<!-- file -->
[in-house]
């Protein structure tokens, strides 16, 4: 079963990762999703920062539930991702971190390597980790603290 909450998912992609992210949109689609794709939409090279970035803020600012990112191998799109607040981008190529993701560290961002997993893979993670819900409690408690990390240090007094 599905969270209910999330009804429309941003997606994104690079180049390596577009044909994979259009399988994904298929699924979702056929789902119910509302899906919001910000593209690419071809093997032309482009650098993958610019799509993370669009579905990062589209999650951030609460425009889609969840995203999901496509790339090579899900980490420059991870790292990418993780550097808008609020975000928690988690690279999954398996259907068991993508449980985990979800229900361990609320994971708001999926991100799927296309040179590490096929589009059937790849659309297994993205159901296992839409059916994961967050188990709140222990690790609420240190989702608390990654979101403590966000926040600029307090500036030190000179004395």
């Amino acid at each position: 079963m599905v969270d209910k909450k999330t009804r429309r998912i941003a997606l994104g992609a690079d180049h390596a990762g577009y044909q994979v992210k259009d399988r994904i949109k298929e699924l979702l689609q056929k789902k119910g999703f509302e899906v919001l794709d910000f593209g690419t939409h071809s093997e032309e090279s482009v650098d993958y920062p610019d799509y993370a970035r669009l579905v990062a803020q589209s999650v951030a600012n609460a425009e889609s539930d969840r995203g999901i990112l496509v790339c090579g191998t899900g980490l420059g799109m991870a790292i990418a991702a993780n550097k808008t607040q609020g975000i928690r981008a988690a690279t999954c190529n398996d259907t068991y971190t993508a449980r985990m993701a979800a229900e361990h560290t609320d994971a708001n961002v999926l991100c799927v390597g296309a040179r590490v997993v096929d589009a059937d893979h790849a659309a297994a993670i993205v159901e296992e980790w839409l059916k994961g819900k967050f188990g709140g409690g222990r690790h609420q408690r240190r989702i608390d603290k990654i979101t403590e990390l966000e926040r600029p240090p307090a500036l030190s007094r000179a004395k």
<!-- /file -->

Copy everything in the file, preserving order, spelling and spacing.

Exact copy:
[in-house]
């Protein structure tokens, strides 16, 4: 079963990762999703920062539930991702971190390597980790603290 909450998912992609992210949109689609794709939409090279970035803020600012990112191998799109607040981008190529993701560290961002997993893979993670819900409690408690990390240090007094 599905969270209910999330009804429309941003997606994104690079180049390596577009044909994979259009399988994904298929699924979702056929789902119910509302899906919001910000593209690419071809093997032309482009650098993958610019799509993370669009579905990062589209999650951030609460425009889609969840995203999901496509790339090579899900980490420059991870790292990418993780550097808008609020975000928690988690690279999954398996259907068991993508449980985990979800229900361990609320994971708001999926991100799927296309040179590490096929589009059937790849659309297994993205159901296992839409059916994961967050188990709140222990690790609420240190989702608390990654979101403590966000926040600029307090500036030190000179004395």
């Amino acid at each position: 079963m599905v969270d209910k909450k999330t009804r429309r998912i941003a997606l994104g992609a690079d180049h390596a990762g577009y044909q994979v992210k259009d399988r994904i949109k298929e699924l979702l689609q056929k789902k119910g999703f509302e899906v919001l794709d910000f593209g690419t939409h071809s093997e032309e090279s482009v650098d993958y920062p610019d799509y993370a970035r669009l579905v990062a803020q589209s999650v951030a600012n609460a425009e889609s539930d969840r995203g999901i990112l496509v790339c090579g191998t899900g980490l420059g799109m991870a790292i990418a991702a993780n550097k808008t607040q609020g975000i928690r981008a988690a690279t999954c190529n398996d259907t068991y971190t993508a449980r985990m993701a979800a229900e361990h560290t609320d994971a708001n961002v999926l991100c799927v390597g296309a040179r590490v997993v096929d589009a059937d893979h790849a659309a297994a993670i993205v159901e296992e980790w839409l059916k994961g819900k967050f188990g709140g409690g222990r690790h609420q408690r240190r989702i608390d603290k990654i979101t403590e990390l966000e926040r600029p240090p307090a500036l030190s007094r000179a004395k």